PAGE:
“I’ve been to at least a half dozen,” he said.

The Patriot Guard Riders are a loosely knit organization made up of numerous veterans and biker groups who have been working together since last summer to counter the work of Phelps’ church. They reportedly started with the American Legion Riders Chapter 136 from Kansas who mustered enough bikers for a counter protest at the funeral of Sgt. John Doles. Since that time their campaign has gone national, with every state responsible for finding enough bikers to cover funerals where the church pickets.

In the case of the West funeral, the family asked the guard to attend, said Pete Waddell, the state president. The family asked for 30 bikers, but by using mass e-mail to get the word out, 300 showed up.

Among them was Lee Lowder whose biker vest said he was a member of the Highway Hedges Ministry in Little Rock.

That the bikers’ appearance at the funeral brought more attention to the demonstrators was not of particular concern to Lowder.

“We’re bringing more attention to what’s right,” Lowder said. “These people have a very distorted view of who God is.”

Some of the counter protesters said they were there because they remembered how they were treated when they returned from Viet-nam. Still others said they came to block the view.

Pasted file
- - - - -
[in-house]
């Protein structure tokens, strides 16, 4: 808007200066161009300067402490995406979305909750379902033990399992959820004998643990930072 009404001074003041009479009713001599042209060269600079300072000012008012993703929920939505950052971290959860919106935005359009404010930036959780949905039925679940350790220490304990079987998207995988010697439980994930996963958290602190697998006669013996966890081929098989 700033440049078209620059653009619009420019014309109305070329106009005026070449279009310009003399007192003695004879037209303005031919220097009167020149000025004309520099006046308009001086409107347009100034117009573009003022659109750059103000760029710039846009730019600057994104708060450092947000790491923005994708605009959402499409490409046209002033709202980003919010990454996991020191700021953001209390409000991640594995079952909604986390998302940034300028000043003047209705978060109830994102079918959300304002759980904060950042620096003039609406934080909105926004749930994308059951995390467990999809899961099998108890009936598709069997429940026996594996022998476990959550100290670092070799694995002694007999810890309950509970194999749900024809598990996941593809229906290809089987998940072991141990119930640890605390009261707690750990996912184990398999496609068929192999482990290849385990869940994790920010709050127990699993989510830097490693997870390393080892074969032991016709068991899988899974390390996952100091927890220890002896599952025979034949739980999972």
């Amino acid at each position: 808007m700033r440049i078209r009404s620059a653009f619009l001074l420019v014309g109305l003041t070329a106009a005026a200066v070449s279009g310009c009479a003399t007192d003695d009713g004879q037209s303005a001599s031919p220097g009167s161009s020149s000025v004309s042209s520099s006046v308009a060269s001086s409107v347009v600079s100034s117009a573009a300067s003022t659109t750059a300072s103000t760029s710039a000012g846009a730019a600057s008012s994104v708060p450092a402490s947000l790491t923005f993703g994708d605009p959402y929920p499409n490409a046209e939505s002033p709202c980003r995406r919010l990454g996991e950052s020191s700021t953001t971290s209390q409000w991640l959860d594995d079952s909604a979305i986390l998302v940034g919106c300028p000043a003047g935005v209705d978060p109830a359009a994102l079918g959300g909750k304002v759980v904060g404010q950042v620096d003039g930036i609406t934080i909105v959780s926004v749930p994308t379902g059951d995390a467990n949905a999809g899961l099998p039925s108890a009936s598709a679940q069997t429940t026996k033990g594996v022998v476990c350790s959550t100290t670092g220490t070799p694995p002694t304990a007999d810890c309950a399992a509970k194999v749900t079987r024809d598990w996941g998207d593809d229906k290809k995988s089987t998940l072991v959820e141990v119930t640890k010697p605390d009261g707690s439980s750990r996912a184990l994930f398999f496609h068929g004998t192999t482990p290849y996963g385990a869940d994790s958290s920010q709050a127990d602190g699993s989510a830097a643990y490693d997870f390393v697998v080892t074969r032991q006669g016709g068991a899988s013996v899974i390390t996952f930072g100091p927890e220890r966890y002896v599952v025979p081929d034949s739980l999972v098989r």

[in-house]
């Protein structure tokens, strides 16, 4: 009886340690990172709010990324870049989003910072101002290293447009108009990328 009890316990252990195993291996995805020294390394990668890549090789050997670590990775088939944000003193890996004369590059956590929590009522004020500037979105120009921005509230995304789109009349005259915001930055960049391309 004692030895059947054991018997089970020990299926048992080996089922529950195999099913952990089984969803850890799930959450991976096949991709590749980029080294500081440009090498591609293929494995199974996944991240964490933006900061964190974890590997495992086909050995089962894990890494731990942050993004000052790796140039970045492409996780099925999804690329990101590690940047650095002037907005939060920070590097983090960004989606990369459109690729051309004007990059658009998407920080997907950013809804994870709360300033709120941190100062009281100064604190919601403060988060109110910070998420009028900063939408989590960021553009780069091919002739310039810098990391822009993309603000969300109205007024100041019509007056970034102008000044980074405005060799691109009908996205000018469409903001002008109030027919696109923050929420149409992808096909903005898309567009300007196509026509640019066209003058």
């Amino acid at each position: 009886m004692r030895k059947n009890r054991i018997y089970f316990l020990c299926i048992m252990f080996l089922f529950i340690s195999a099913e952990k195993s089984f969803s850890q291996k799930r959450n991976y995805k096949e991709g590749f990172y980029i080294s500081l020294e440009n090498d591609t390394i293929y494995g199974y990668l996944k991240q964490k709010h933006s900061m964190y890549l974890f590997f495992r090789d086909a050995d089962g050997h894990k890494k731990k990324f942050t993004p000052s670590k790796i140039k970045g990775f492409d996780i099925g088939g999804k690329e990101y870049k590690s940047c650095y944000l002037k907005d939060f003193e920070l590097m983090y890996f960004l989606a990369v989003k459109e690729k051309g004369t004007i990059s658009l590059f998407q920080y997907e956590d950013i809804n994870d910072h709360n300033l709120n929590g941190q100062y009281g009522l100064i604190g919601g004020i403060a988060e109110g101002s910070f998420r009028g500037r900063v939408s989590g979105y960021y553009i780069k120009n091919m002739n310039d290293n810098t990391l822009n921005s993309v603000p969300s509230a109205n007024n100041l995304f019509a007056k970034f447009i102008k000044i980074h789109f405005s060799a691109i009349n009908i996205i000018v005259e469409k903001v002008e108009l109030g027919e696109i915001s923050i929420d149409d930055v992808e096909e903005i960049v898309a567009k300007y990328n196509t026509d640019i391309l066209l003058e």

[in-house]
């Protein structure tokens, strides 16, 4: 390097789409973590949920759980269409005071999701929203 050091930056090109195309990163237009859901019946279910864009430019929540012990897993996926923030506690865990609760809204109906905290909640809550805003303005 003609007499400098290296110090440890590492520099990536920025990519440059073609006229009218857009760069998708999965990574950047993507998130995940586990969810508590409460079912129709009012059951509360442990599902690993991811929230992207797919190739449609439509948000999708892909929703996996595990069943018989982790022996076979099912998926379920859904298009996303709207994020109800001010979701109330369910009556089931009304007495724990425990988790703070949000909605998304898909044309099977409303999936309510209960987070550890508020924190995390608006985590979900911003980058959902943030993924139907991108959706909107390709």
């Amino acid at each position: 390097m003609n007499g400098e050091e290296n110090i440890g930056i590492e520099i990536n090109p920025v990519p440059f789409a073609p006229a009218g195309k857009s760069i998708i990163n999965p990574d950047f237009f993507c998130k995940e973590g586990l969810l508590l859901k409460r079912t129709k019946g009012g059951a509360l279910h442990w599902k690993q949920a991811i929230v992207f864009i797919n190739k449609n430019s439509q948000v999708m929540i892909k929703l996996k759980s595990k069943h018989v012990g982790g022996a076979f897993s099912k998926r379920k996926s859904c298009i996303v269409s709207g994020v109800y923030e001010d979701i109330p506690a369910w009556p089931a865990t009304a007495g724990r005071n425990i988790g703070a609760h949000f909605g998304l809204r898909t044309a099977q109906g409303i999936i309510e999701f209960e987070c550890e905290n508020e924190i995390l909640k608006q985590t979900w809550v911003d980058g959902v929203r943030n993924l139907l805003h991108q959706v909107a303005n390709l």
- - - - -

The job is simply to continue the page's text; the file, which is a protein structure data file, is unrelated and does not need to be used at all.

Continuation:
Dressed in typical summer apparel and standing elbow to elbow with the bikers were Josh Kamer, Ashley Mitchell and Cassie Metcalf, teenagers from Beebe, who said they came because it was the right thing to do.

“We’re here to support the family and all the people overseas doing what they’re doing,” Kamer said.

Margie and Micah Briley and their three children from nearby Austin stood quietly on the corner near the church driveway holding a large American flag in an attempt to shield West’s family from the protesters.

Micah Briley’s brother, Chief Warrant Officer Donovan Briley, died in Mogadishu, Somalia, when the Blackhawk helicopter he co-piloted went down. The Oct. 3, 1993, mission in which 18 Ame-rican soldiers were killed, 73 were wounded and 500 to 1,000 So-malis were killed changed Ame-rican policy on interfering with foreign governments and became the subject of the movie “Blackhawk Down.”

“We tried to get right in front of them, but the police asked us to leave,” Margie Briley said.

The Phelps’ demonstration was just as disgusting as she had anticipated it would be, Briley said.

“I believe they have the right to protest, but you shouldn’t protest the very people who give you that right,” she said.